Australian Folk Songs
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The Biggest Tally
[FOR THE WORKER.]
"Let's take a walk to Allman's," said a hard faced lad from Yass ;
''Tis there they're doing tallies--all Monaro men with brass.
In early days I've often heard of thirty to the hour ;
I've heard of Mitchell's constant pace and the iron-hand of Power ;
But these lads from bleak Monaro reckon shearing only fun,
And they're sure to feel insulted unless addressed as ' gun.'
But come and hear 'em at it--spare me days ! oh, strike me pink !
Just come and hear 'em at it while we have a quiet drink."
When we went into the parlor, said my friend : " Now just sit here.
You do not want to see them--you can simply hear them shear."
And I did. They talked of Burgon's shears, the density of wool ;
Bob Burns was ringing Coolandong and his blades were running full.
Long Jim the Floater, he was there, and scored full many a win ;
He said he'd downed The Wobbler, Toffy Dwyer, and Barney Flynn--
This was at Multagoona, where the heavy wethers are ;
But it's easier to toss 'em out when breasting Allmann's bar.
The Cooma lad then made a move, with both his blades pulled back ;
He said : " You lads can shear 'em--at the bar or on the track ;
You should have been at Wardry with me in '82,
Where the sheep are rough and heavy, solid fact--oh, strike me blue !
There was Bobby Dorn, and Williams, and Deverall, and McGee,
And every blanky one of them was snappin' after me ;
Jack Read 'ad on a thumb-guard and a knocker made of cork,
And to keep those lads behind me, by cripes, I had to work !"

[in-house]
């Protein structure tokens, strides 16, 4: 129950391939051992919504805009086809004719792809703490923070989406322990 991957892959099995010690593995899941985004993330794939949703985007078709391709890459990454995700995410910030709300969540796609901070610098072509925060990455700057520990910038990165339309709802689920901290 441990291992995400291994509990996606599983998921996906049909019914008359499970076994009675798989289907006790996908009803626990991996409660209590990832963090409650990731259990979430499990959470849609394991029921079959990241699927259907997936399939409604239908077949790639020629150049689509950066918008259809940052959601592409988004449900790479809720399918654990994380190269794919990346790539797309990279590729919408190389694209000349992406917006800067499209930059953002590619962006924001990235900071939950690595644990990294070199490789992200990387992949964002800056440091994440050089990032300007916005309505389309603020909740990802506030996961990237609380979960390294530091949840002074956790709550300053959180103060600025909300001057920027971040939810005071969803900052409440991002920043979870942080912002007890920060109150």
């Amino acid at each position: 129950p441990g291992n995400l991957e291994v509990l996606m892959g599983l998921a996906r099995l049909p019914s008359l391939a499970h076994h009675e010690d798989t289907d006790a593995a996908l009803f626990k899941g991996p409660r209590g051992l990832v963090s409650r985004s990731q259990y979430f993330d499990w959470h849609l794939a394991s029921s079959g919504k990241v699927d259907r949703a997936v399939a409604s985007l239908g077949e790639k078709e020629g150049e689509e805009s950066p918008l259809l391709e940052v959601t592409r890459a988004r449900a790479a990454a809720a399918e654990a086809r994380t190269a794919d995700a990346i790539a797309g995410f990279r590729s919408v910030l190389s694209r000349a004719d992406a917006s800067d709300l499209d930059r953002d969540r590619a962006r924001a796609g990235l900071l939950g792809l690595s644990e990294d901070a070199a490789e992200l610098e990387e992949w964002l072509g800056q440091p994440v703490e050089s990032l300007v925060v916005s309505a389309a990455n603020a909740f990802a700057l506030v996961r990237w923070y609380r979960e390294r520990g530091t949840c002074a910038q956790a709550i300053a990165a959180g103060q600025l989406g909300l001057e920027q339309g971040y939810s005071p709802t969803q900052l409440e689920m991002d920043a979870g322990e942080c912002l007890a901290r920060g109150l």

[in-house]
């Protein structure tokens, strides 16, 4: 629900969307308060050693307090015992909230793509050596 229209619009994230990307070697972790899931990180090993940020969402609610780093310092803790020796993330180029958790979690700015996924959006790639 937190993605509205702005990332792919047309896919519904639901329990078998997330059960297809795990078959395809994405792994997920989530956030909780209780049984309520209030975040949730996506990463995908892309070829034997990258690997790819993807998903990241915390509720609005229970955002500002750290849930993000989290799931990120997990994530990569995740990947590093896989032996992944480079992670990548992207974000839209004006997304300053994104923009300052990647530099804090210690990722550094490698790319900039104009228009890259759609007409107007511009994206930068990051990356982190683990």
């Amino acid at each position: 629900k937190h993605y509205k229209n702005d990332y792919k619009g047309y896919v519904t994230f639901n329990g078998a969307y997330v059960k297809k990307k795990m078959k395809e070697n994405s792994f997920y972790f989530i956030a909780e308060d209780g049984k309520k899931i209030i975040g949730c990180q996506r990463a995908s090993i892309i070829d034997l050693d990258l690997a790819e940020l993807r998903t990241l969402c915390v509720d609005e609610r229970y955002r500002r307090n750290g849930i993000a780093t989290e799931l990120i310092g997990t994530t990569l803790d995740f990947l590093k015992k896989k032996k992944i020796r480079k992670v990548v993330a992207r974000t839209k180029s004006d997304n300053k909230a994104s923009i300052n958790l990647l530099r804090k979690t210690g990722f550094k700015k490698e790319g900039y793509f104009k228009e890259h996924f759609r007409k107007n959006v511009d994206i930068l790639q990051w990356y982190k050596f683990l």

"Old on there, Dave, just take a pull ; you've talked yer tally through "--
This came from Billy Strongbow, who hails from Gundaroo--
"Those blanky coots you talk about are nothing at the game ;
I beat them all at Tabratong, where sheep are just the same.
I passed out fifty hoggets there before the break-fast bell,
And the sheep were dense and wrinkly, and sandy-backed as well.
I polished off two hundred there, without a call for tar."
Shoo ! Billy got a hearing there that night at Allman's bar.
" Have another drink," said Allman, as he filled them up for ten ;
" They'd never get the wool off were it not for Cooma men."
The Floater's hand was aching, he thought he had his shears--
Was he going to follow Billy ? Was he tired of handling beers ?
No ; he swore he'd always ringer been from Bringagee to Bourke ;
Was the king of all the wool-hawks, boss wherever shearer worked.
" You're a bleeding, blazing skiter !" said Billy straight and blunt ;
" When the blanky rams was finished yer wasn't in the hunt."
Just then a cop came on the scene and said the cut was rough
" You'd better put your stoppers on--I think you've done enough ;
Whate'er you do at Wyeo, Willoora, or The Rock,
In Hay you'll get no overtime--it's now eleven o'clock."
But the " guns " went to a private room and sharpen'd up again,
Till someone broke his T.U. shears on a cross-bred at the Glen.
Oh, the pace was getting faster when they got into the room,
But no one shouted "Wool away !" or " Tar !" or " Where's the broom !"
The Flyer rung at Yanko, Orange Plains, and Combadore ;
He " swung the gate " at Netly in eighteen sixty-four ;
'Twas then he was a shearer in those happy days long gone,
He thought that Howe deserved the belt for his three twenty-one.
But Allman disabused his mind. He said: " This very night
I've beaten all Monaro to a man right out of sight ;
You say three twenty-one's been done without a call for tar,
But to-night I shore a thousand while you lads were at the bar."
From the Wagga NSW newspaper the The Worker Saturday 6 July 1901 p. 2.
australian traditional songs . . . a selection by mark gregory